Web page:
The explorers will celebrate Christmas the same way that Shackleton did
Three British descendants of Sir Ernest Shackleton and his team will celebrate Christmas Day in the same manner as the explorers did 100 year ago.
Henry Worsley, 47, Henry Adams, 33, and Will Gow, 35, are in the Antarctic, attempting to complete Shackleton's failed expedition to the South Pole.
The trio will have cigars and a spoonful of creme de menthe, as their ancestors did.
The men are 43 days into their 80-day Matrix Shackleton Centenary Expedition.
They are currently 300 nautical miles from the South Pole, having completed a 1,500ft climb to the top of the Shackleton Ice Falls.
Shackleton set out on his Nimrod expedition in October 1908, hoping to become the first person to reach the South Pole.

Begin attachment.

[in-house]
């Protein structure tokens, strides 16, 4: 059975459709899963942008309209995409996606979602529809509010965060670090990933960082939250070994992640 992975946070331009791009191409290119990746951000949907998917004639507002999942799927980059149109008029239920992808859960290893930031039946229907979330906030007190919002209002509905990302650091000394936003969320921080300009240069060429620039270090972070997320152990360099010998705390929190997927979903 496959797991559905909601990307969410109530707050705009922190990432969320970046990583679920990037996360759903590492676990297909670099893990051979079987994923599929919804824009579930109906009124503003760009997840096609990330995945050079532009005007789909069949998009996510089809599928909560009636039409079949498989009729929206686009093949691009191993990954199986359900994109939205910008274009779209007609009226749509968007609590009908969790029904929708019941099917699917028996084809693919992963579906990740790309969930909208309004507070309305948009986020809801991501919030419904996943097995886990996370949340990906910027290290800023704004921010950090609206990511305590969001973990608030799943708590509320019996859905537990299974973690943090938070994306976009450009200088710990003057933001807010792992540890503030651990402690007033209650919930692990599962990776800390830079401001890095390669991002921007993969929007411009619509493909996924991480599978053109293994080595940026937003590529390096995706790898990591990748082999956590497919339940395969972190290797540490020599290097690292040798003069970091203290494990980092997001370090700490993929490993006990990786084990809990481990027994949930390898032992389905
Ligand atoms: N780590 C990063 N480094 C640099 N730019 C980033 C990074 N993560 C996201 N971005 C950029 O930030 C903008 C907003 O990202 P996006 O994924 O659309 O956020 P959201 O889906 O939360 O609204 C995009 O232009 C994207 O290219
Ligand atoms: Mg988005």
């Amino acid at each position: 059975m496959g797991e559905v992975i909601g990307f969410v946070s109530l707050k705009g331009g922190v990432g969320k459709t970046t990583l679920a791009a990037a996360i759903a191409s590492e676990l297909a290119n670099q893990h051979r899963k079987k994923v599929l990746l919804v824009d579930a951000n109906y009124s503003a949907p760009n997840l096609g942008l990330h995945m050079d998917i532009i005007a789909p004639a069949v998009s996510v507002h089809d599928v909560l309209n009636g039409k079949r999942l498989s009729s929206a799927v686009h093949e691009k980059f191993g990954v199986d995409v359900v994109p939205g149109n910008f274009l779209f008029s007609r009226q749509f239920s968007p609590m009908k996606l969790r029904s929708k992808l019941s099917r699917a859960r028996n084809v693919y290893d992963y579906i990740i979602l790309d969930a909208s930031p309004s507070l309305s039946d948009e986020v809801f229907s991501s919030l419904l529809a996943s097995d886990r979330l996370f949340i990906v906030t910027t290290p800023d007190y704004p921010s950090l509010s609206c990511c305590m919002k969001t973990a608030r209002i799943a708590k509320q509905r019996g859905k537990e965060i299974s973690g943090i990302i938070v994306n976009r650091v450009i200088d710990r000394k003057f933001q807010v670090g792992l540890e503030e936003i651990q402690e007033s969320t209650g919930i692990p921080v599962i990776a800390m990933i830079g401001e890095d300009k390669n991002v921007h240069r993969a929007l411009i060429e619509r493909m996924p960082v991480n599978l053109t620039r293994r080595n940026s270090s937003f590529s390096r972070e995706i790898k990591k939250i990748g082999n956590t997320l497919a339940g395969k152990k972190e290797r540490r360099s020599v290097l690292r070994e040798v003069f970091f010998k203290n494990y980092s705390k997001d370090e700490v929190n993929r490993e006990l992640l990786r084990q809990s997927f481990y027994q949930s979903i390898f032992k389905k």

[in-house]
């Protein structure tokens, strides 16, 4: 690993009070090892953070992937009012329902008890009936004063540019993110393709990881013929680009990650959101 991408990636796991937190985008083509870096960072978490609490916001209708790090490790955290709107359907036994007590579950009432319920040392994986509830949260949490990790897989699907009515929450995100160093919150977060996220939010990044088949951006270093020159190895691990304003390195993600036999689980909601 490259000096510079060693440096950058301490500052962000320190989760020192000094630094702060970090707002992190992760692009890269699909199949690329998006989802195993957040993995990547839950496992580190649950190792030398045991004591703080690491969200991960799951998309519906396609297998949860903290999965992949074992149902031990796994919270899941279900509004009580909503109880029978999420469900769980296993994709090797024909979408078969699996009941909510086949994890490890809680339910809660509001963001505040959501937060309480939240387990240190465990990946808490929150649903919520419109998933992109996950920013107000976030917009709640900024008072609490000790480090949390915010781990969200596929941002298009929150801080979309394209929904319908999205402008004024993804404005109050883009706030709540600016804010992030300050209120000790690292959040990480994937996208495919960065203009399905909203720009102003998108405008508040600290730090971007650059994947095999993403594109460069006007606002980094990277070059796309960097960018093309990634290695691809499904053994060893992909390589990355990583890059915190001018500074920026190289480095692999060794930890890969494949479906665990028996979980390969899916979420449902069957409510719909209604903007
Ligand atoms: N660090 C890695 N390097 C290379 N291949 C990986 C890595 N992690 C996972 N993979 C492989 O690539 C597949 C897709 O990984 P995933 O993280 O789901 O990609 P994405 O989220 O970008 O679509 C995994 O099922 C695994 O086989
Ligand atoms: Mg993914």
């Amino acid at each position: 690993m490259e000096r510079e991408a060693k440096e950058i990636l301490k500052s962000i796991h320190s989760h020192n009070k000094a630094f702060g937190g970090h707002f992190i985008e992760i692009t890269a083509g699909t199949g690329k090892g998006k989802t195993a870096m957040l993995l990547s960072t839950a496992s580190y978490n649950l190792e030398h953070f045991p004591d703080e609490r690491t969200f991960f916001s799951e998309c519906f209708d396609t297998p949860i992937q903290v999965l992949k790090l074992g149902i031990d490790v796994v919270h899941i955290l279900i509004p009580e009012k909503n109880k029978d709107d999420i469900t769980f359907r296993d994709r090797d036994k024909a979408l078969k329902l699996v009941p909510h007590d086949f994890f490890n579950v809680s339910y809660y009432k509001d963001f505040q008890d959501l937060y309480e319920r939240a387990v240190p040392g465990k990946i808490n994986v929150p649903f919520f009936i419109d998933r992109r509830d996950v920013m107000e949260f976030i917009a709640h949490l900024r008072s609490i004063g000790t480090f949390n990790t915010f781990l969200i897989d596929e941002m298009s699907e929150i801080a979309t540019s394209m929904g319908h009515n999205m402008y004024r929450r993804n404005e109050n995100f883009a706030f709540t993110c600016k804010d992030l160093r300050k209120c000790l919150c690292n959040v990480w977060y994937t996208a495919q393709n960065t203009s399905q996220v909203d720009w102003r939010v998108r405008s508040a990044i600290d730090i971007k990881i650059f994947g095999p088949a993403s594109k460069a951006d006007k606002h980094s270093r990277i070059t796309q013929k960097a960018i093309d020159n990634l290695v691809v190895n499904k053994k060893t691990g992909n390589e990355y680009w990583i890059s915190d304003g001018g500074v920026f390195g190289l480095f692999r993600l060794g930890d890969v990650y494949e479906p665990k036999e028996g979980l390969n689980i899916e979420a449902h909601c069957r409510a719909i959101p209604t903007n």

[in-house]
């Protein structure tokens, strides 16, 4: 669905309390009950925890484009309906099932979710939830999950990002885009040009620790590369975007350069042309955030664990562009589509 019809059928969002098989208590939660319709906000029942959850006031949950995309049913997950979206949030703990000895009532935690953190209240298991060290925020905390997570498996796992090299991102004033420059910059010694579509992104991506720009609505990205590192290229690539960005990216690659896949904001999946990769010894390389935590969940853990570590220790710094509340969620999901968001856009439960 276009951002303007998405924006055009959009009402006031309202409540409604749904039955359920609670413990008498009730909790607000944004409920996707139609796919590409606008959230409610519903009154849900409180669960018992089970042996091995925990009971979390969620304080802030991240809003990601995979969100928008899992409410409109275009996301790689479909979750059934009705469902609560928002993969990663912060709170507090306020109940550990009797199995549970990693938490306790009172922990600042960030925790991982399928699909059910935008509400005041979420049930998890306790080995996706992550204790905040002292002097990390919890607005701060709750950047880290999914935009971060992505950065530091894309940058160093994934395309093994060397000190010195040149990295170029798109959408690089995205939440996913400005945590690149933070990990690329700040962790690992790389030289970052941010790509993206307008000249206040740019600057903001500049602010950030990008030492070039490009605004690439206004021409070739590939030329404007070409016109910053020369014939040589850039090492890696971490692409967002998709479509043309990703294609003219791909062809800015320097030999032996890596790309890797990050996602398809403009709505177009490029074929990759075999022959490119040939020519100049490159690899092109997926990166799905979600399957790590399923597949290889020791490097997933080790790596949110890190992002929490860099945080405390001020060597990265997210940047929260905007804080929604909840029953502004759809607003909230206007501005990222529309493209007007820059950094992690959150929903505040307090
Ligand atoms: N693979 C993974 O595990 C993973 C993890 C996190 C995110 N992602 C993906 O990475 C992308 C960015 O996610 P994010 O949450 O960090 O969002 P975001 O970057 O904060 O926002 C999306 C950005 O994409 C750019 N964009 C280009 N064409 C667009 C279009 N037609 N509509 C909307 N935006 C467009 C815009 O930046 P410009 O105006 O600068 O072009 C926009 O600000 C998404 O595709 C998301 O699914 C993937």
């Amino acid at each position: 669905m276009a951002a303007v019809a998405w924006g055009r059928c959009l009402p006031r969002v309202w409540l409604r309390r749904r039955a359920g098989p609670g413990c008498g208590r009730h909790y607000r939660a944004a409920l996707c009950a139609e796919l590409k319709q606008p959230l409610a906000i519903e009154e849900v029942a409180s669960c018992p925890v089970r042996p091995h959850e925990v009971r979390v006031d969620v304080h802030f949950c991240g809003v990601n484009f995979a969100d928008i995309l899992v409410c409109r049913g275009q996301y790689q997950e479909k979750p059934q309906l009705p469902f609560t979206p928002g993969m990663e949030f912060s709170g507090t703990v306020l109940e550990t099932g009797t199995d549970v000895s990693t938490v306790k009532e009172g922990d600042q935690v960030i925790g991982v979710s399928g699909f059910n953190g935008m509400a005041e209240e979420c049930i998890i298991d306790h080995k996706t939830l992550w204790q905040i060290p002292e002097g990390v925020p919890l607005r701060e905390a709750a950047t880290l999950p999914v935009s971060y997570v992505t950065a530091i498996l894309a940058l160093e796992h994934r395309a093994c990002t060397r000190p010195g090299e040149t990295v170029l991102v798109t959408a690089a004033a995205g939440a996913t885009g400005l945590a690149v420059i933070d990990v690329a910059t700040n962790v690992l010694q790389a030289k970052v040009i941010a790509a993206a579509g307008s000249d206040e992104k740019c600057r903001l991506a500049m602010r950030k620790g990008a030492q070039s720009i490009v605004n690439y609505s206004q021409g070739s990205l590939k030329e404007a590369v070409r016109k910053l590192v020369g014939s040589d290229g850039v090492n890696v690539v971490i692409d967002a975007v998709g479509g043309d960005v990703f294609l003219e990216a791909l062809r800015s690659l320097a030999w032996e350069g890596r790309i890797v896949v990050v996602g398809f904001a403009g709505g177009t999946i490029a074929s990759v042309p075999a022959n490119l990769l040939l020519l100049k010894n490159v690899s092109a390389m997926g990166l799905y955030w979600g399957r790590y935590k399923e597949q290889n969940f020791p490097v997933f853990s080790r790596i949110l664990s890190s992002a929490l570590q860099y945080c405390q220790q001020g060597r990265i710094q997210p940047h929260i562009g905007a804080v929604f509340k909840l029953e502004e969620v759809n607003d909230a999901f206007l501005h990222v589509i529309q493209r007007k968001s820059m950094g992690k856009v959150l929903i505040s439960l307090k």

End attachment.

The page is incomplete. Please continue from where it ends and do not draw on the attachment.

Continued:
But he was forced to turn back 97 miles from his goal on 9 January, 1909.
Mr Worsley, from Hereford, is the expedition leader and a descendant of Shackleton's skipper Frank Worsley.
The army officer said: "Being away is definitely worth it. We are on track to complete the expedition safely and honour the achievements of Ernest Shackleton."
Mr Gow, a City worker from Ashford, Kent, is related to Shackleton by marriage.
Mr Adams, a shipping lawyer from Snape, near Woodbridge, Suffolk, is a great-grandson of Jameson Boyd-Adams, Shackleton's number two on the unsuccessful expedition.
Another three team members will meet them on 9 January next year, at the same distance where Shackleton abandoned his attempt, for a final push towards the South Pole.
The expedition is also being used to launch a £10m Shackleton Foundation, which will fund projects that capture the "explorer's spirit" and hunger for "calculated risk".